Category: Alzheimer’s Disease

Congress Takes On Alzheimer’s Disease

The number of diagnosed cases of Alzheimer’s has doubled in the past thirty years and it is expected to triple by 2050. The disease characterized by mild memory loss in the beginning stages and progressing to debilitating dementia is the seventh leading cause of death in the United States, causing great concern. So much concern, that Congress voted unanimously to approve the National Alzheimer’s Project Act (N.A.P.A.) and President Obama is expected to sign the bill into law. The legislation was authored by Edward J. Markey, a Democratic congressman from Massachusetts, and Christopher H. Smith, a republican congressman from New Jersey. The act will bring together government efforts to develop treatments and preventative medicine for Alzheimer’s.

The project would fall under the purview of the Department of Health and Human Services and would include representatives from
the National Institutes of Health, Department of Veterans Affairs, the Food and Drug Administration, the Indian Health Service, and the Centers for Disease Control. Additionally, health care providers, caregivers, and scientific experts would also be included on the panel. The goal is to fight Alzheimer’s disease with the same passion given to the fight against AIDS and cancer. A concerted effort by government to attack certain diseases such as Polio and AIDS has already proven effective.

However, Alzheimer’s patients are not the only victims of the disease. The caregivers, currently totaling about eleven million, are also victims. Many times caregivers put themselves in financial distress as well as risk their jobs in order to provide the time-consuming care an Alzheimer’s patient needs. Additionally, the sheer exhaustion that comes from caring for their family member can put the caregiver’s health in jeopardy.

The cost of treating Alzheimer’s patients is exorbitant. This year alone Medicare and Medicaid paid out approximately $170 billion for patient care. If the number of Alzheimer’s cases does triple by 2050 as expected, the cost of care is expected to sky rocket to $800 billion a year. For every dollar the government spends on the treatment and care of Alzheimer’s patients, there is currently only one penny being spent on research for the disease. Most scientists agree that diagnosis of the disease during the beginning stages of Alzheimer’s is the key to preventing its progression.

The passage of N.A.P.A. is expected to make a huge impact on the advancement of Alzheimer’s research. Currently MRIs and PET scans can detect changes in the brain, but only in the later stages of the disease. The project will attempt to coordinate a nation-wide effort to detect those changes before people begin to exhibit signs of dementia. Additionally, the project will speed up the development of drugs that can stop or significantly impede the progression of the disease.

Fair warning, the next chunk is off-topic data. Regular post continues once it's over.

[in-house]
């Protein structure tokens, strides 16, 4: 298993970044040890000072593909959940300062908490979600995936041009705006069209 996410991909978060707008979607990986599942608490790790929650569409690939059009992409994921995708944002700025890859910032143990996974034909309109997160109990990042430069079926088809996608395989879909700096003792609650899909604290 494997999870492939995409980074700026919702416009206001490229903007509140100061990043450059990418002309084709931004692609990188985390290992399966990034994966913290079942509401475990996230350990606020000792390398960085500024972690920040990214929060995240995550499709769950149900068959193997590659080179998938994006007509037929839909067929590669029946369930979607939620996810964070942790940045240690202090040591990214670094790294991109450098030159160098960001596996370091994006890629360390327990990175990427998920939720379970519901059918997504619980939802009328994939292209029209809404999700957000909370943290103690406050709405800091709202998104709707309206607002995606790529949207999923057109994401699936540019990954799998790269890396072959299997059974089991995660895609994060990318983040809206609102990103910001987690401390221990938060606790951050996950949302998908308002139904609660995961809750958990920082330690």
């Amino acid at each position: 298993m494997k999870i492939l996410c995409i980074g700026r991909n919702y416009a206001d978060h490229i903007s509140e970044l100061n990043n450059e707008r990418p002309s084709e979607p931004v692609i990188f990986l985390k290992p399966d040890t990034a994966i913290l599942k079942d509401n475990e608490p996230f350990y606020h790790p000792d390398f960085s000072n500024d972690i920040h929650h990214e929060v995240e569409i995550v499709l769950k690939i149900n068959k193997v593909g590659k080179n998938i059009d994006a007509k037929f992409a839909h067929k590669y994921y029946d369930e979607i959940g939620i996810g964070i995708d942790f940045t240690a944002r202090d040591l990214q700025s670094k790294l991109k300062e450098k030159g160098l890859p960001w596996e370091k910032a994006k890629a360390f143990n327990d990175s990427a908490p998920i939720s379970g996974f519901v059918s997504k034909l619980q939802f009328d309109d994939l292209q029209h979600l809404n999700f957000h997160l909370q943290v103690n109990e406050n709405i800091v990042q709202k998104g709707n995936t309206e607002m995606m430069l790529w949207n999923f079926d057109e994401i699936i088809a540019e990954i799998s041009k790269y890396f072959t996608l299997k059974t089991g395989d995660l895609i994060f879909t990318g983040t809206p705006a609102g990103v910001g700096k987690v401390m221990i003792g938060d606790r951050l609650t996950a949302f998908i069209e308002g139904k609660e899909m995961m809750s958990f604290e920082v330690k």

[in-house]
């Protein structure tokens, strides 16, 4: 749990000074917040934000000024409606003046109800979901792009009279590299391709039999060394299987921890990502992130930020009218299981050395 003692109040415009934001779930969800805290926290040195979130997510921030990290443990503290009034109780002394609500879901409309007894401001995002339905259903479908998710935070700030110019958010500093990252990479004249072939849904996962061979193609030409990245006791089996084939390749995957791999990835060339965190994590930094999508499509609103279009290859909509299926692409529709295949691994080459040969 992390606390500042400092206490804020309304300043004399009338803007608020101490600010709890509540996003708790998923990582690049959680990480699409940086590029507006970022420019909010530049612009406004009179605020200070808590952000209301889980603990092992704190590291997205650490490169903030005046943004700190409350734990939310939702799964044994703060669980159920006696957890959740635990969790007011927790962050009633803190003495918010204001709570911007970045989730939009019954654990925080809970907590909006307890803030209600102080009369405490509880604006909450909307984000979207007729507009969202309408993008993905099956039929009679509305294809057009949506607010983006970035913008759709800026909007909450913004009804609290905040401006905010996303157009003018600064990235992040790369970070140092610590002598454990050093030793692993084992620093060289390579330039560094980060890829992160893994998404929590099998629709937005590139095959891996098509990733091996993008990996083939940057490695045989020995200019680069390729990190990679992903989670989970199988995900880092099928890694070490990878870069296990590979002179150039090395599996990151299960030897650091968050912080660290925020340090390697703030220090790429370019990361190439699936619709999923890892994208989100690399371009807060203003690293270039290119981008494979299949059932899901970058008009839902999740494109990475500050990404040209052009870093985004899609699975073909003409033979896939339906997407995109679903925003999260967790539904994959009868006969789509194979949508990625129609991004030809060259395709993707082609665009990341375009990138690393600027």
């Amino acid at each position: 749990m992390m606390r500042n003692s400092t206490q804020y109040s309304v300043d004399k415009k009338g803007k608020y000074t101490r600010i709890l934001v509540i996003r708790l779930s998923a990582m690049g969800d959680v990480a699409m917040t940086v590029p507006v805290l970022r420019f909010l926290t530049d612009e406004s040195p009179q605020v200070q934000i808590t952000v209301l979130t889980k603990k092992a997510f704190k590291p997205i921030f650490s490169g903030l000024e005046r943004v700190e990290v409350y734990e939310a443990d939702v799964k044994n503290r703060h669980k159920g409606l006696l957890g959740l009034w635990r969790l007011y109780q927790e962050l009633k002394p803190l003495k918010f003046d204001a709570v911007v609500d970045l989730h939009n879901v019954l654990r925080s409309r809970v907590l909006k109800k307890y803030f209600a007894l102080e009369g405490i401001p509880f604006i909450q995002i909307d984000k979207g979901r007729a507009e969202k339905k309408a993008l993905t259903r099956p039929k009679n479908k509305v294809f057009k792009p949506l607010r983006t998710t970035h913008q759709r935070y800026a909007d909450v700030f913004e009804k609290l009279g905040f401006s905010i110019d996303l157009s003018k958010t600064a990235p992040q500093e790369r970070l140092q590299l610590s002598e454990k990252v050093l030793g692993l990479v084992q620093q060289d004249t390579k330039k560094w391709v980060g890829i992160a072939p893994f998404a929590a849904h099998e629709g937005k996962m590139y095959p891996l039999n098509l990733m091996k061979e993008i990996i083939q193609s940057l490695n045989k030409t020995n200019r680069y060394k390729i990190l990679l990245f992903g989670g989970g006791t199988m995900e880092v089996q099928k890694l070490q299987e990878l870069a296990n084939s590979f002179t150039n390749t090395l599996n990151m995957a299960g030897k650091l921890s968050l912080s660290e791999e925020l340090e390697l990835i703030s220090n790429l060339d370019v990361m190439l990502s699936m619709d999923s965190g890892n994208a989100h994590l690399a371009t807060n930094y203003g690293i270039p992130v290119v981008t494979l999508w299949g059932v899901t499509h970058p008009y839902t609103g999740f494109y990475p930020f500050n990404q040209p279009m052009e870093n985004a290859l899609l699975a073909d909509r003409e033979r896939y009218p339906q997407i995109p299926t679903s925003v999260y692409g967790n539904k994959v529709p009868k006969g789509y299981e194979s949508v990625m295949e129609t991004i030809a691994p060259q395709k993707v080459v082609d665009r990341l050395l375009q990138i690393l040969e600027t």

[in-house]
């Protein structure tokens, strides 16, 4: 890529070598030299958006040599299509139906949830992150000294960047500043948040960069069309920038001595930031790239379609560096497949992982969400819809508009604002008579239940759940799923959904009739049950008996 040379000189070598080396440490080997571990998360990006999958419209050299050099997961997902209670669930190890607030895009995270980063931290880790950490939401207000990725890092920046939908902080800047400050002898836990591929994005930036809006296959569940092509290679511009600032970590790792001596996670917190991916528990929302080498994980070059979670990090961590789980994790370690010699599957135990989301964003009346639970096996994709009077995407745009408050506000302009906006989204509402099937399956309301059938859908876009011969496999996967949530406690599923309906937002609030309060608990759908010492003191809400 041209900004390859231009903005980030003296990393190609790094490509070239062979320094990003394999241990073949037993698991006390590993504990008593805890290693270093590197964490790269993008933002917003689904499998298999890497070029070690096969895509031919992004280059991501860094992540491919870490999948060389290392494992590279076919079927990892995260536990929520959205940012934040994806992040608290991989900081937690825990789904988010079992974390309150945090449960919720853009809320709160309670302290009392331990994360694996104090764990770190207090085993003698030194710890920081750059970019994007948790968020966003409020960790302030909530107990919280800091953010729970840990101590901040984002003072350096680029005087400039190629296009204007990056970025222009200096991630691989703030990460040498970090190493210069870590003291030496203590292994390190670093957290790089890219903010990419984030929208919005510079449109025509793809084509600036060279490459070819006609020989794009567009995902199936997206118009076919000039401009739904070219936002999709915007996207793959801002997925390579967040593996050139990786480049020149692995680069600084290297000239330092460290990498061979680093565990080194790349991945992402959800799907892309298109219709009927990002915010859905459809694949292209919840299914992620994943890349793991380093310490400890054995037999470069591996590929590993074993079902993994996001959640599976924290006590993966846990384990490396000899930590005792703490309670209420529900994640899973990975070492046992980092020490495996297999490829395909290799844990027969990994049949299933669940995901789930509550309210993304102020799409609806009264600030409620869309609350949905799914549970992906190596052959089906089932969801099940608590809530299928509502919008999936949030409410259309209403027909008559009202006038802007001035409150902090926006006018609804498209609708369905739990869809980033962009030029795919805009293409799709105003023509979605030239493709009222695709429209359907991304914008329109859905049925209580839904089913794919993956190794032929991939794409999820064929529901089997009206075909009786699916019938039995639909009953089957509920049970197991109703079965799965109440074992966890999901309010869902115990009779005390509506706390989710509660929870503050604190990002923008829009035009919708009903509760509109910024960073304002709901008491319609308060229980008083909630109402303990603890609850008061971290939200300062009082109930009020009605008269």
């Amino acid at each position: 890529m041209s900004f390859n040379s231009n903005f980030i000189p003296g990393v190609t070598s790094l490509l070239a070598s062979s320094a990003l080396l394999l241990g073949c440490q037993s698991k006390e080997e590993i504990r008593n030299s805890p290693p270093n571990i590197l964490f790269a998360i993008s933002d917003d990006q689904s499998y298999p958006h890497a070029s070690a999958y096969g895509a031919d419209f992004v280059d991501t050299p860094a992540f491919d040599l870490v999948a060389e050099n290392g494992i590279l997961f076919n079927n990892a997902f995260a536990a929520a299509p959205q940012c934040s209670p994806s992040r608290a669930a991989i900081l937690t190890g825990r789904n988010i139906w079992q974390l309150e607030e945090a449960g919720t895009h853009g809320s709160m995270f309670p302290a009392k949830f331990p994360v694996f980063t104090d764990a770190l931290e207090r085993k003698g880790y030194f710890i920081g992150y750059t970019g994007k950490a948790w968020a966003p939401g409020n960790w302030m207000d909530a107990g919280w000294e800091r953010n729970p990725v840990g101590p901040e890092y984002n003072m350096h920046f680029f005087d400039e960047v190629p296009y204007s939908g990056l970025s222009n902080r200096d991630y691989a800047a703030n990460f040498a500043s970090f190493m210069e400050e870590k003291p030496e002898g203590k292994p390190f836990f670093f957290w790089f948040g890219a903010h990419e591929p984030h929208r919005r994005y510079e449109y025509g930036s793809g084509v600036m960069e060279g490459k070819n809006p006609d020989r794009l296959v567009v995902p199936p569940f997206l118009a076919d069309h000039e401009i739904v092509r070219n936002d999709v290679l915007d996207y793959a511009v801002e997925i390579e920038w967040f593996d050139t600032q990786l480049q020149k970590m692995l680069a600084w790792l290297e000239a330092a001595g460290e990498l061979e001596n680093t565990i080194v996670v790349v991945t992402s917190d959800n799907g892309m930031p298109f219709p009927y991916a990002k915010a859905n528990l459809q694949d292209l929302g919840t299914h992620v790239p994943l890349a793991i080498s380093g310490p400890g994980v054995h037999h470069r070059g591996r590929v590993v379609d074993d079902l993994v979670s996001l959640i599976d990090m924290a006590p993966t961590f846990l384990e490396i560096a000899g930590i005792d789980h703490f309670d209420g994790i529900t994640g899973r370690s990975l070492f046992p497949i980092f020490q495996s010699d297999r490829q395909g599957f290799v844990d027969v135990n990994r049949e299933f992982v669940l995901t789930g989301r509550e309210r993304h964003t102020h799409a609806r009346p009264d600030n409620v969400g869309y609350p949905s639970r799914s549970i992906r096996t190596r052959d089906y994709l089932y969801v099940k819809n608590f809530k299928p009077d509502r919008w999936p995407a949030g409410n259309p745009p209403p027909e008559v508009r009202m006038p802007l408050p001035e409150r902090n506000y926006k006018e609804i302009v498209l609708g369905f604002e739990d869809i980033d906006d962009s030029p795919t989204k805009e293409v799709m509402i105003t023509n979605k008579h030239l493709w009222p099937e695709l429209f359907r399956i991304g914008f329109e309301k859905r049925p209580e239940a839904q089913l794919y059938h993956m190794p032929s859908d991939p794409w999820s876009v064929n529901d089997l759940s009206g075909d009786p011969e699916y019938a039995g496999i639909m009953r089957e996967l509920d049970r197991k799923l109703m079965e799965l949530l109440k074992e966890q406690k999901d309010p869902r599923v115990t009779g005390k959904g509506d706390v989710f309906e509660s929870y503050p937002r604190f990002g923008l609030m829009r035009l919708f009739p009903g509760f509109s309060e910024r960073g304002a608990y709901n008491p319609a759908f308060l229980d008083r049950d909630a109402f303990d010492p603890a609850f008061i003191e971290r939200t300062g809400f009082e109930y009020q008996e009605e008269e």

Recent Studies on New Prediction Methods for Risk for Alzheimer’s Disease

For people free of dementia, abnormal deposits of a protein (or Amyloid Deposits) associated with Alzheimer’s disease are associated with increased risk of developing the symptoms of the progressive brain disorder, according to two studies from researchers at Washington University in St. Louis. The studies, primarily funded by the National Institute on Aging (NIA), part of the National Institutes of Health, linked higher amounts of the protein deposits in dementia-free people with greater risk for developing the disease, and with loss of brain volume and subtle declines in cognitive abilities. The two studies are reported in the Dec. 14, 2009, online issue of Archives of Neurology. The scientists used brain scans and other tests to explore the relationship between levels of beta-amyloid, a sticky protein that forms the hallmark plaques of Alzheimer’s disease, and dementia risk in cognitively normal people. John C. Morris, M.D., who directs the NIA-supported Alzheimer’s Disease Research Center at Washington University in St. Louis, and his team conducted the research. Martha Storandt, Ph.D., also of Washington University in St. Louis, directed one of the studies. “Previous studies of brain pathology, cognitive testing, and brain imaging have for some time suggested that Alzheimer’s pathology causes changes to the brain many years before memory loss, confusion, and other symptoms of the disease are apparent. But it remains difficult to accurately predict whether a cognitively normal person will — or will not — develop the disease,” said NIA Director Richard J. Hodes, M.D. “These new studies suggest that beta-amyloid measured in the brains of cognitively normal individuals may be a preclinical sign of disease.” For more information

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